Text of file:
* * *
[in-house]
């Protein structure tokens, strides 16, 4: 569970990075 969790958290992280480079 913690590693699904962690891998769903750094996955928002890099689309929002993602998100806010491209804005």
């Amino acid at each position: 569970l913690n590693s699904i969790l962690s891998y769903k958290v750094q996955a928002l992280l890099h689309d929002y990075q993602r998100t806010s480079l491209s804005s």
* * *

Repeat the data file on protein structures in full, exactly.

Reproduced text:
[in-house]
């Protein structure tokens, strides 16, 4: 569970990075 969790958290992280480079 913690590693699904962690891998769903750094996955928002890099689309929002993602998100806010491209804005």
């Amino acid at each position: 569970l913690n590693s699904i969790l962690s891998y769903k958290v750094q996955a928002l992280l890099h689309d929002y990075q993602r998100t806010s480079l491209s804005s």